A well-known pheonomenon in psychology has been the ‘inattentional blindness’ principle. In fact, you might know it from experience: it means that people tend to fail seeing things in their visible fields when they have to focus on a task. If you don’t know what this feels like: try this famous experient.
Untill now, it was thought that in order to cause the effect, a cluttered visual field is required. Recent research shows that the effect is present though in many more situations, and that just the act of task-focusing is already a sufficient condition for severe impairment of visual processing. This was revealed during an experiment in which participants were given a visual memory task to complete while their brain activity was measured using functional MRI. The subjects were instructed to pay attention to a flash of light that would come in during their task. It turned out that they didn’t notice the flash, even though there was nothing else to see for the subjects while they were occupied with their task. Participants did notice the flash when they had no particular task. Professor Lavie adds: “The ‘blindness’ seems to be caused by a breakdown in visual messages getting to the brain at the earliest stage in the pathway of information flow, which means that while the eyes ‘see’ the object, the brain does not.”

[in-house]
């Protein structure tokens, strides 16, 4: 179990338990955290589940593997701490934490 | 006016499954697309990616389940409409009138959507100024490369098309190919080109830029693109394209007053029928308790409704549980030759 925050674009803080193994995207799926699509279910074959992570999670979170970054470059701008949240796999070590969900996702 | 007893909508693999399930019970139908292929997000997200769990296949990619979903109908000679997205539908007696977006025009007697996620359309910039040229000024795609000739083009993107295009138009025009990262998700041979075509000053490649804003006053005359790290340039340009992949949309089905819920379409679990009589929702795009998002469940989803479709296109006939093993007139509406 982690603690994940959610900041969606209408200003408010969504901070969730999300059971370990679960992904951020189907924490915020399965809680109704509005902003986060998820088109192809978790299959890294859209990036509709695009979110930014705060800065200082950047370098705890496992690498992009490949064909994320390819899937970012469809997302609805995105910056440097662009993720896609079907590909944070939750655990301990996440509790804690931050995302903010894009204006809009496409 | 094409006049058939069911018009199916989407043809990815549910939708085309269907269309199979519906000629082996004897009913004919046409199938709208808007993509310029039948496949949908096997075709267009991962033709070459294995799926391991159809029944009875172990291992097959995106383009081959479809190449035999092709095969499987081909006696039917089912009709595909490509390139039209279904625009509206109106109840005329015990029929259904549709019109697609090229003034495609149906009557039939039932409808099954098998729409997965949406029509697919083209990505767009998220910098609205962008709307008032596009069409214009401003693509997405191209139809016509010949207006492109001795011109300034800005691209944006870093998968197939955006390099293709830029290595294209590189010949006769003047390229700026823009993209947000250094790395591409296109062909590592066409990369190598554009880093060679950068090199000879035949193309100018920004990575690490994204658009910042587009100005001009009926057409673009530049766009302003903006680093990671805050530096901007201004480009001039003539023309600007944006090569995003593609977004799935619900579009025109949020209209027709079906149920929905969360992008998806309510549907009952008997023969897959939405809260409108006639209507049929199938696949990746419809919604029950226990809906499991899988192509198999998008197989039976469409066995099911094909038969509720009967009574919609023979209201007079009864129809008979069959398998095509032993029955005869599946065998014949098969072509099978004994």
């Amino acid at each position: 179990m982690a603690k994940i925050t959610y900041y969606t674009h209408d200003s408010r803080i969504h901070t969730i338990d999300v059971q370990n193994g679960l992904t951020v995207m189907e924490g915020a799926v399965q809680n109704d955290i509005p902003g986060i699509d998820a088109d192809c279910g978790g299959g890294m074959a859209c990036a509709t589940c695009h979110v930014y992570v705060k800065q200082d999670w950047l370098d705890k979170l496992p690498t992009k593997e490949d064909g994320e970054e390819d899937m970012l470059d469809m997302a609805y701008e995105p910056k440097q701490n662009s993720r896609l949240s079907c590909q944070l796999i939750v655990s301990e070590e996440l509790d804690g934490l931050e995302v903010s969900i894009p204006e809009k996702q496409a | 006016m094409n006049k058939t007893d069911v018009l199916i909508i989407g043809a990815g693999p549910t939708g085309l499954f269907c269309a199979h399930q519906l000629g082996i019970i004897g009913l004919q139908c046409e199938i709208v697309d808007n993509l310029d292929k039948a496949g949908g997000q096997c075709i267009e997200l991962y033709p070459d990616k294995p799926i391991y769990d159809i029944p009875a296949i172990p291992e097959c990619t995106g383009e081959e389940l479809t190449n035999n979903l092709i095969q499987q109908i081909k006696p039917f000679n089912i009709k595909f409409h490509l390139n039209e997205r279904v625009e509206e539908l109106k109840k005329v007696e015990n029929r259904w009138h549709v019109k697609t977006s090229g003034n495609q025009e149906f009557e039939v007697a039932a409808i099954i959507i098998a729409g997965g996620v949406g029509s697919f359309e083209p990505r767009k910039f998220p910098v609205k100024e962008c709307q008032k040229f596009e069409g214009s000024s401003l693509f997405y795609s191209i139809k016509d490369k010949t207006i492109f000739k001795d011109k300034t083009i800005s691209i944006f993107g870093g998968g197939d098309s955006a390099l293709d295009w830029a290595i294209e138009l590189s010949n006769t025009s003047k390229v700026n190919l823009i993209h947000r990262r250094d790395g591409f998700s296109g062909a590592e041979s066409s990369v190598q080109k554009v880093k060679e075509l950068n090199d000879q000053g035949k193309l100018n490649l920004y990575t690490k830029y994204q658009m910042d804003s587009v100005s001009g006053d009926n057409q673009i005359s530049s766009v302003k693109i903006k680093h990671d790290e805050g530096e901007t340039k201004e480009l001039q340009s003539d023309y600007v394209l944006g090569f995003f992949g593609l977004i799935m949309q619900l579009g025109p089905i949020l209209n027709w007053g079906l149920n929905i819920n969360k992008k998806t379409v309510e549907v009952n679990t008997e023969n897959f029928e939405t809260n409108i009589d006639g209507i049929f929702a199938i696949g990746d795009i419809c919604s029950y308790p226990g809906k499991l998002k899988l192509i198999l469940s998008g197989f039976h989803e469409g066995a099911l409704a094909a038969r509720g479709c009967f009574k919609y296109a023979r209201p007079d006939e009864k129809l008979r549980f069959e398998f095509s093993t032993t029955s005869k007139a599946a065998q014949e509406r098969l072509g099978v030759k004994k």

In other words: while trying to remind something we have just seen, like a route description, our capacity to see our direct environment severely impoverishes. Stated this way, everybody who has ever tried to remember the directions of their navigation system while driving a car now sees the relevance of this new research. Our brain can simply process only a maximum load of information at a time. So when you’re in a situation that needs sharp visual processing: don’t load it with other tasks. Accurate and fast visual processing is already hard enough.
Source: Science Daily
Konstantinou N, Bahrami B, Rees G, & Lavie N (2012). Visual Short-term Memory Load Reduces Retinotopic Cortex Response to Contrast. Journal of cognitive neuroscience, 24 (11), 2199-210 PMID: 22905823